Monday, March 22, 2004


I don't like to write about work, but it's that season again. The season when I pick up the phone at the office and the caller will immediately say something cryptic and snide. I've learned over the years to decipher these calls as meaning that we've aired a story that somehow offended this person. They invariably assume I automatically know what they're talking about, and without fail I never do. It usually takes several minutes for me to calm them down enough so they can explain what they heard and why they are upset about it. Almost always the gist of the situation is that they think we made their favorite political candidate look bad, or we made the candidate they hate look good.

Over the years I've often been accused of being an extremist. Depending on the caller I'm either an extreme liberal or an extreme conservative. I figure the calls usually balance out so I must be doing a fairly decent job of presenting equal viewpoints.

Yet, whenever I'm asked if the news media is biased my answer is, "Yes, of course."

I'm a member of the news media. I'm biased. I'd be biased if I were a trash collector, or a shoe salesman too. Journalists who claim they are unbiased are either robots or they're fooling themselves. Everything I write has to come from my perspective because as far as I know, and psychiatrists have checked, I'm the only one occupying my brain.

I'm a parent, a Christian, a taxpayer, a homeowner, a dog owner, and a Texan. All of these things, and many others, influence my writing. So yes, I'm biased.

What I try not to be is deceitful by injecting my opinions into news stories I write either overtly or by omission. I wish I could say the same for members of the media who are far higher up than me on the journalistic food chain, but I see it every day.

Last week ABC news ran results of a poll . For the most part, I refuse to run poll results as news stories because we're rarely given the methodology used or more importantly the wording of the questions asked. This particular survey was taken in Iraq in conjunction with the 1 year anniversary of the beginning of that nation's liberation. It asked Iraqis if they thought the U.S. military presence was still needed in their country. I forget the exact results, but the overall response without breaking the numbers down by geographic or religious associations showed 48 percent of Iraqis said yes, and 39 percent said no. I ran the story, but I had to edit it because the reporter framed the results - and I'm paraphrasing a bit - this way, " The responses show 48 percent of Iraqis are thankful for the U.S. military being in their country, with 39 percent disagreeing....hardly the overwhelming support U.S. military and White House officials would like the public to believe." I edited out that last part, since it seemed to me to be opinion, not fact or even analysis.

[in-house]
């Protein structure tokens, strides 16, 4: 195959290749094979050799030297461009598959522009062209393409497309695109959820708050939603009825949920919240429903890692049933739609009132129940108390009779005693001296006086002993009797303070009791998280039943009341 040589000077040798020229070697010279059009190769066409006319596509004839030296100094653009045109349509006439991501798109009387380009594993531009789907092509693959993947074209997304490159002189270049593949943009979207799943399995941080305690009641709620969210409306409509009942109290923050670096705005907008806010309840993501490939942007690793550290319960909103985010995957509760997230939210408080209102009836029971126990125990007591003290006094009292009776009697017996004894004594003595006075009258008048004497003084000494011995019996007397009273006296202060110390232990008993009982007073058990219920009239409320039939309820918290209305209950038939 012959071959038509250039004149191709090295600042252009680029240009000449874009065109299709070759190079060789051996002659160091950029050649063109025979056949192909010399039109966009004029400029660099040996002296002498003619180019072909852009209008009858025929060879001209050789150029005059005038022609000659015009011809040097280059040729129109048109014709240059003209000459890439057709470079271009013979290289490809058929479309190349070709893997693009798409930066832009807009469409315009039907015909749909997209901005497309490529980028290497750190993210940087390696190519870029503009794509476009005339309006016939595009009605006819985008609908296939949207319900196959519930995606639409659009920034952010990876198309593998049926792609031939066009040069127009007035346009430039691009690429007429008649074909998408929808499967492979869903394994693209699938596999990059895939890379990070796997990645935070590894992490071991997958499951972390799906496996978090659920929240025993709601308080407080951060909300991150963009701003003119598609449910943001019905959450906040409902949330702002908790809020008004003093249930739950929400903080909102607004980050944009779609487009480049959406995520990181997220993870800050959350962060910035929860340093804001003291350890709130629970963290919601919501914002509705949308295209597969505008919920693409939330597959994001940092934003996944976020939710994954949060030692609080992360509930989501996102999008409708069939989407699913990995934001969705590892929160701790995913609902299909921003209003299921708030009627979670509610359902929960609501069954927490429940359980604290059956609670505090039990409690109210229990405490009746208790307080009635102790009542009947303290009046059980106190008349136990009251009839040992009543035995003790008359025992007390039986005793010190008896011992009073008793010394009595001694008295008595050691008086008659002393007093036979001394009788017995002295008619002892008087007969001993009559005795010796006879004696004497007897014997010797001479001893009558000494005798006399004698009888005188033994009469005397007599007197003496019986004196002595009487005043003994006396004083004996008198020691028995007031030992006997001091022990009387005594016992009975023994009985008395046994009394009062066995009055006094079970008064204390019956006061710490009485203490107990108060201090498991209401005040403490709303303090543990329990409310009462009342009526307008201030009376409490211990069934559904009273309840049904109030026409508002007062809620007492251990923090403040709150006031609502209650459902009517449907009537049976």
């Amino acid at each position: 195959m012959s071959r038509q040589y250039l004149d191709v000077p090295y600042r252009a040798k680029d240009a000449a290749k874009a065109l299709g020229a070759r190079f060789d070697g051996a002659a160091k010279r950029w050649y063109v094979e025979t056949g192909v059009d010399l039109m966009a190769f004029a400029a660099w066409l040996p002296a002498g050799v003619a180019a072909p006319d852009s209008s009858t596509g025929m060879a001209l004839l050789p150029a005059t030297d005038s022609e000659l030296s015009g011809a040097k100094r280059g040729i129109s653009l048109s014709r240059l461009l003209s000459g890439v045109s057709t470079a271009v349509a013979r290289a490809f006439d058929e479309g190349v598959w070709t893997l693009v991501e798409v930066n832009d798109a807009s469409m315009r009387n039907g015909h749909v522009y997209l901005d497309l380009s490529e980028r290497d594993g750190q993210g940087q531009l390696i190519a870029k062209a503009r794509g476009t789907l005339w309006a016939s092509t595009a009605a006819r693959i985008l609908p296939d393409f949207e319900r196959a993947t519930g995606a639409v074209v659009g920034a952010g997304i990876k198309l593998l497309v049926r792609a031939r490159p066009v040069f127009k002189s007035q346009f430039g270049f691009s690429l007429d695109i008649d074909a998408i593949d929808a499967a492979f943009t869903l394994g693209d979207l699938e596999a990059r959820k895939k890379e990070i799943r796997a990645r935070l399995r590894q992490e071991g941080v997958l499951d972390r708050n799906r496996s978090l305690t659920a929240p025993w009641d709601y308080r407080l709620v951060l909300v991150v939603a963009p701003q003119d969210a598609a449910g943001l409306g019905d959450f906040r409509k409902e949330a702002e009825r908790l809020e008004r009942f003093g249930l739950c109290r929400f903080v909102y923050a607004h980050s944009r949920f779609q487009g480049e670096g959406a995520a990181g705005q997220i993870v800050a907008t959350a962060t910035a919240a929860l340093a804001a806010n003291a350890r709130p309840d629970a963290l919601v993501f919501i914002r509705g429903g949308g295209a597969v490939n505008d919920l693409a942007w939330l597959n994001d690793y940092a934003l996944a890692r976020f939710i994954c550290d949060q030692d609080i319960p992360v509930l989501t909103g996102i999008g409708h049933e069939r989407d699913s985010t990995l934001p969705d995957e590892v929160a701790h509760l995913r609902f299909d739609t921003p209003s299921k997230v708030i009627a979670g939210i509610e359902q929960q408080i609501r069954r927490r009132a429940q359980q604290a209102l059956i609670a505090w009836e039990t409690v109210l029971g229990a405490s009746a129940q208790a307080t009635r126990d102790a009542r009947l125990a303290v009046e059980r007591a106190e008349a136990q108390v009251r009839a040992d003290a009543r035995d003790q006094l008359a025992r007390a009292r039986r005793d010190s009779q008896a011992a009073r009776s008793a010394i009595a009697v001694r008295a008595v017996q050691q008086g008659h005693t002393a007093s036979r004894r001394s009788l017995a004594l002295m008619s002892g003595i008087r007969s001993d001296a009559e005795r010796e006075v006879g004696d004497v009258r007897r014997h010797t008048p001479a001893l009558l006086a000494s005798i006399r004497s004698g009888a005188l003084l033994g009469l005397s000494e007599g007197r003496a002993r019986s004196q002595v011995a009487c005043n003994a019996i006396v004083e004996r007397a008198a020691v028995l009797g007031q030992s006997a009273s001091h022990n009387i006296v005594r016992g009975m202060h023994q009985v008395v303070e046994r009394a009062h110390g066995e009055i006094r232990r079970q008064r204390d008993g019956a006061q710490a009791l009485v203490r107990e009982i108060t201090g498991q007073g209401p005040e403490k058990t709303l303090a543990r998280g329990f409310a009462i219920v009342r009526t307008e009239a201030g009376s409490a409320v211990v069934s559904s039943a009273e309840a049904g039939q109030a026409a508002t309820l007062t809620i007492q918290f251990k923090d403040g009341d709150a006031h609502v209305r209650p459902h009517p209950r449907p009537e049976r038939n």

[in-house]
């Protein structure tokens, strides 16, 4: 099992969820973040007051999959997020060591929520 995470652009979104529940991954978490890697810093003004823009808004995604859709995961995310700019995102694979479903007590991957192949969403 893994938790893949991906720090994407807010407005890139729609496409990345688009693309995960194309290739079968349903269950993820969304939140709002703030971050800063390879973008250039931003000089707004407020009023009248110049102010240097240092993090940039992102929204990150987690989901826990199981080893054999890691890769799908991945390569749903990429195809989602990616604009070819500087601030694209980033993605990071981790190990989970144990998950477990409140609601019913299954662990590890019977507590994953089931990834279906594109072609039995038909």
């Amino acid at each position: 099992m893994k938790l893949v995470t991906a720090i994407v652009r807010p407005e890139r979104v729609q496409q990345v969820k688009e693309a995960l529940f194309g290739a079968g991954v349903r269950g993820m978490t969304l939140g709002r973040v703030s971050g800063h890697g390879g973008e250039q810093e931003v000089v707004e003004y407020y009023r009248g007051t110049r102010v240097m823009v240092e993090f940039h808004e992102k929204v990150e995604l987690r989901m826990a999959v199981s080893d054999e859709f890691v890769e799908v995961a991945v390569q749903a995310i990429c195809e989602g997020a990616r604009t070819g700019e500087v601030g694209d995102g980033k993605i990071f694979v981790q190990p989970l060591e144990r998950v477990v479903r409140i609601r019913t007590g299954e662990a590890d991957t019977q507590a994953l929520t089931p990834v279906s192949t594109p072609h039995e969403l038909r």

I wish I could say this was an isolated incident, but it's not. When President Bush started his campaign in earnest a few weeks ago, ABC consistently referred to expectations that the President was going to start targeting John Kerry for criticism as "negative remarks in the President's stump speech" Yet, each day when I receive audio bites of John Kerry invariably there is one included where he is exhorting a crowd of supporters to chant, "Bring them on!". It's always a different city, a different crowed, but it's the same speech each time. Although that's exactly what it is, ABC has never framed it as Kerry's "stump speech."

Now, former White House counter terrorism advisor Richard Clarke is getting a lot of ink with his criticisms of the Bush administration. 60 Minutes ran a lengthy interview Sunday. ABC and the other networks dutifully tagged along today.

ABC radio couldn't run audio from 60 minutes (CBS), so it did what it apparently considered the next best thing. The network ran cuts of Wesley Clark, the former Democratic presidential candidate commenting on the allegations. This is the most unbiased person they could find. I couldn't stop laughing. I also couldn't air the audio.

Quite frankly, I'm hard pressed to call it journalism when news people put a microphone in front of someone so they can make "new allegations" which coincidentally are also being released in their book hitting store shelves that same day. I'd prefer we make these people buy commercial time to advertise their books instead, but I'm probably showing my bias as a capitalist. If so, I'm sure someone will call to berate me for it.